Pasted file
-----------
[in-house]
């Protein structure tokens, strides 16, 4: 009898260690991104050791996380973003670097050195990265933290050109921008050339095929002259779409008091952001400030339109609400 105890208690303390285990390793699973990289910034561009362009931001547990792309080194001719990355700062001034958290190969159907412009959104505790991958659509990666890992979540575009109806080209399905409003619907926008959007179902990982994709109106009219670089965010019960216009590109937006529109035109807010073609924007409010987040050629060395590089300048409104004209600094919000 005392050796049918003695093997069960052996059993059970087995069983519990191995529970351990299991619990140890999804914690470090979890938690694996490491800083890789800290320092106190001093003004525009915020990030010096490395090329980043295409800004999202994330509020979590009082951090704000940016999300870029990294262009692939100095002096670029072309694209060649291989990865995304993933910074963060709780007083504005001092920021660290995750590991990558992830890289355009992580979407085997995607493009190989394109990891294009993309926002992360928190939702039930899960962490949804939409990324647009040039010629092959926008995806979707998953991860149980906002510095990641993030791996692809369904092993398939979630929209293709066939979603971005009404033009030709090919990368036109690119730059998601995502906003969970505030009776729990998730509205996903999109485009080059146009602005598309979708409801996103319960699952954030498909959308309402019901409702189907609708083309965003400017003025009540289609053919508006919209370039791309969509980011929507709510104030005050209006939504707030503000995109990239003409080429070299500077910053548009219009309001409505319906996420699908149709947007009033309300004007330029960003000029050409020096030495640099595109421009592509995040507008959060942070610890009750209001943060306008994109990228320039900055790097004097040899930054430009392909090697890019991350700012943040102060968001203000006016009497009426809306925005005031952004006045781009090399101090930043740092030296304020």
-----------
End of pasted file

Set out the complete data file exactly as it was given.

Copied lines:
[in-house]
């Protein structure tokens, strides 16, 4: 009898260690991104050791996380973003670097050195990265933290050109921008050339095929002259779409008091952001400030339109609400 105890208690303390285990390793699973990289910034561009362009931001547990792309080194001719990355700062001034958290190969159907412009959104505790991958659509990666890992979540575009109806080209399905409003619907926008959007179902990982994709109106009219670089965010019960216009590109937006529109035109807010073609924007409010987040050629060395590089300048409104004209600094919000 005392050796049918003695093997069960052996059993059970087995069983519990191995529970351990299991619990140890999804914690470090979890938690694996490491800083890789800290320092106190001093003004525009915020990030010096490395090329980043295409800004999202994330509020979590009082951090704000940016999300870029990294262009692939100095002096670029072309694209060649291989990865995304993933910074963060709780007083504005001092920021660290995750590991990558992830890289355009992580979407085997995607493009190989394109990891294009993309926002992360928190939702039930899960962490949804939409990324647009040039010629092959926008995806979707998953991860149980906002510095990641993030791996692809369904092993398939979630929209293709066939979603971005009404033009030709090919990368036109690119730059998601995502906003969970505030009776729990998730509205996903999109485009080059146009602005598309979708409801996103319960699952954030498909959308309402019901409702189907609708083309965003400017003025009540289609053919508006919209370039791309969509980011929507709510104030005050209006939504707030503000995109990239003409080429070299500077910053548009219009309001409505319906996420699908149709947007009033309300004007330029960003000029050409020096030495640099595109421009592509995040507008959060942070610890009750209001943060306008994109990228320039900055790097004097040899930054430009392909090697890019991350700012943040102060968001203000006016009497009426809306925005005031952004006045781009090399101090930043740092030296304020």